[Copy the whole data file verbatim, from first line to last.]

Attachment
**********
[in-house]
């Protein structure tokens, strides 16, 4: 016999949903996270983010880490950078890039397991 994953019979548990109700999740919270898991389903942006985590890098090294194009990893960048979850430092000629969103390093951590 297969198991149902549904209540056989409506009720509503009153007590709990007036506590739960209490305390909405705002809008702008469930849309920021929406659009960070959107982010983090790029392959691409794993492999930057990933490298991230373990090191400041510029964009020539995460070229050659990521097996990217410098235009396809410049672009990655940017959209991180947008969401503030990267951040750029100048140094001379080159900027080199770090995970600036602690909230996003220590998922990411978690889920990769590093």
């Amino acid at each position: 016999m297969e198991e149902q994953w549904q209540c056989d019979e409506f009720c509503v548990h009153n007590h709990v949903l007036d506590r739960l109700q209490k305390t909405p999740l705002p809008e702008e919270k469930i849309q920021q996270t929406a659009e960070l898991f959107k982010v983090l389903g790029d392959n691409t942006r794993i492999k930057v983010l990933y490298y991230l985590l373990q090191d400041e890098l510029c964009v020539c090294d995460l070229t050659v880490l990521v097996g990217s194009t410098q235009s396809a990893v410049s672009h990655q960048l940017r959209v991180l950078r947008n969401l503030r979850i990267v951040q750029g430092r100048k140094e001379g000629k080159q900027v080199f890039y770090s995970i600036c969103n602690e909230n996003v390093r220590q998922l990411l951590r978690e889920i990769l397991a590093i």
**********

[in-house]
């Protein structure tokens, strides 16, 4: 016999949903996270983010880490950078890039397991 994953019979548990109700999740919270898991389903942006985590890098090294194009990893960048979850430092000629969103390093951590 297969198991149902549904209540056989409506009720509503009153007590709990007036506590739960209490305390909405705002809008702008469930849309920021929406659009960070959107982010983090790029392959691409794993492999930057990933490298991230373990090191400041510029964009020539995460070229050659990521097996990217410098235009396809410049672009990655940017959209991180947008969401503030990267951040750029100048140094001379080159900027080199770090995970600036602690909230996003220590998922990411978690889920990769590093």
């Amino acid at each position: 016999m297969e198991e149902q994953w549904q209540c056989d019979e409506f009720c509503v548990h009153n007590h709990v949903l007036d506590r739960l109700q209490k305390t909405p999740l705002p809008e702008e919270k469930i849309q920021q996270t929406a659009e960070l898991f959107k982010v983090l389903g790029d392959n691409t942006r794993i492999k930057v983010l990933y490298y991230l985590l373990q090191d400041e890098l510029c964009v020539c090294d995460l070229t050659v880490l990521v097996g990217s194009t410098q235009s396809a990893v410049s672009h990655q960048l940017r959209v991180l950078r947008n969401l503030r979850i990267v951040q750029g430092r100048k140094e001379g000629k080159q900027v080199f890039y770090s995970i600036c969103n602690e909230n996003v390093r220590q998922l990411l951590r978690e889920i990769l397991a590093i």